In relation to Article 6, the court found that the defendants had not done anything to interfere with AB's rights or taken any action in relation to which such a dispute could have arisen. Further, Obi J found that most of the incidents which were considered by the local authorities were not sufficient to fall under Article 3. Both claims were therefore struck out.
Looking to the future, potential claimants will need to establish that the local authority assumed responsibility for them, in addition to overcoming the high threshold to prove a breach under Article 3, which will be difficult in the absence of severe neglect and/or abuse.
Omissions during medical assessments do not necessarily lead to fundamental dishonesty
Palmer v Mantas & Anor [20.01.22]
The claimant received an award for damages in excess of £1.6 million for her minor traumatic brain injury (mTBI) in the face of allegations in regard to fundamental dishonesty.
The claimant’s case was that she had suffered mTBI combined with a somatic symptom disorder as a result of a road traffic accident. This led to long-term intrusive symptoms, which significantly impacted on her ability to work and also gave rise to a heavy dependence upon her family for care and assistance.
The defendant’s case was largely founded on an assertion that the claimant had not been entirely honest with the numerous experts she had seen in relation to the full extent of her activities and holidays. However, the difficulty for the defendant was that the claimant had, at least according to the judge, provided a largely consistent and honest description of her ongoing difficulties. He did not find the omission of further information that was not brought out by direct questioning to be significant.
Whilst there have been a number of successes for defendants in relation to allegations of fundamental dishonesty, this judgment demonstrates that it is nevertheless still a high hurdle to overcome.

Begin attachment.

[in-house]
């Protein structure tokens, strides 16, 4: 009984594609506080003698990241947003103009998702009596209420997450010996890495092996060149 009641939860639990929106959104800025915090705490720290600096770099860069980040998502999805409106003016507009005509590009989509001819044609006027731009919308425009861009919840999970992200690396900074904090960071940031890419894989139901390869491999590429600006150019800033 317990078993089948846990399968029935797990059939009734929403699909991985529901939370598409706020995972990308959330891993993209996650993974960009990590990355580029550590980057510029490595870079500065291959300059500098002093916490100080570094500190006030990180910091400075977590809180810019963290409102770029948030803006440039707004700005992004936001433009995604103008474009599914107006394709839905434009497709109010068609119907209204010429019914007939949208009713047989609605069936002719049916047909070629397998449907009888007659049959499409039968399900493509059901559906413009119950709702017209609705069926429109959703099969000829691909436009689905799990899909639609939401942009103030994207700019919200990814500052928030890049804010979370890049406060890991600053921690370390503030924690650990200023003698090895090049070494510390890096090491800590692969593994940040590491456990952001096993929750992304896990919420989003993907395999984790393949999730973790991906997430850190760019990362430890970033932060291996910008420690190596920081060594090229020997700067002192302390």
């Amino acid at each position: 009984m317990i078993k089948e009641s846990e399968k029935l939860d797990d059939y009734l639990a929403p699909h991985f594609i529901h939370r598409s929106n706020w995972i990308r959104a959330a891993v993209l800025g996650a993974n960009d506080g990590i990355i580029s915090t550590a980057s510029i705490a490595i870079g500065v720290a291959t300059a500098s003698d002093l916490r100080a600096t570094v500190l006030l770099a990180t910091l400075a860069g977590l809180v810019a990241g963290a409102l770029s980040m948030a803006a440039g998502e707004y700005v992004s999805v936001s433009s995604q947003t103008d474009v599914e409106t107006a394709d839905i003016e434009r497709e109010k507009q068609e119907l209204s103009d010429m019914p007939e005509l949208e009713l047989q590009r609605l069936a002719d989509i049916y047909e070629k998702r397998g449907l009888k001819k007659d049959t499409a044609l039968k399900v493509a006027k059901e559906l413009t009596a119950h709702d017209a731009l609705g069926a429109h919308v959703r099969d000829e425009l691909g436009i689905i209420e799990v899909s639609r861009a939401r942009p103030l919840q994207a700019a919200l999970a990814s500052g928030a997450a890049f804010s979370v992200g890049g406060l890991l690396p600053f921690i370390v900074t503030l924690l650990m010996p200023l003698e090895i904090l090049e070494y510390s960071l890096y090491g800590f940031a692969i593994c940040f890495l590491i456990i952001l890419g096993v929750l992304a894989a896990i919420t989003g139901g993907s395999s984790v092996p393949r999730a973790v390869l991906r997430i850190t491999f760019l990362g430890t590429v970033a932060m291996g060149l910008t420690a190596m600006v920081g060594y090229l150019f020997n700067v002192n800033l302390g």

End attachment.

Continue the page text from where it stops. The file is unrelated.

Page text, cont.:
Jurisdiction in a post-Brexit legal system
In December 2021, the Court of Justice of the European Union (CJEU) handed down judgment in this case, ultimately coming to the opposite conclusion to the UK’s Court of Appeal. In the CJEU’s reasoning, the special rules on insurance under Article 13(2) of the Brussels recast regulation are to address an imbalance between the parties as an insurer is considered a stronger party. The claimant and the insured are seen as weaker parties, so there is no reason to allow a claimant to sue a defendant in their member state of domicile under the special rules.
This decision highlights how Brexit will shape the future legal system in England & Wales as, following the end of the Brexit transition period, this may well be the last matter that the courts of England & Wales refer to the CJEU. This is highly significant, as such issues in the future will not have the benefit of consideration by the CJEU and the final decision will come from the UK’s home courts.
Strict liability and non-dangerous animals
In this Court of Appeal case, the court provided clarity on the requirements relating to strict liability for non-dangerous animals under Section 2(2) of the Animals Act 1971, provided guidance on the requirement for the injury to have been caused by a characteristic of the animal, and the requirement for knowledge of those circumstances.
The claimant was an employee of the defendant and at the time of the accident was hunting whilst riding a horse which was kept at the defendant’s premises. The horse reared and fell onto the claimant who sustained severe injuries. The horse died a few minutes later.
The court found that the trial judge was correct in rejecting the appellant’s argument that the reason for the horse’s rearing was irrelevant. Rather, it was necessary to show the particular circumstance that gave rise to the characteristic of rearing and also the keeper’s knowledge of this.
This is a welcomed result for defendants and insurers. Whilst each case will turn on the specific facts, this judgment emphasises that the Act does not result in automatic strict liability in all Section 2(2) cases and as such, should discourage ill-founded claims being pursued.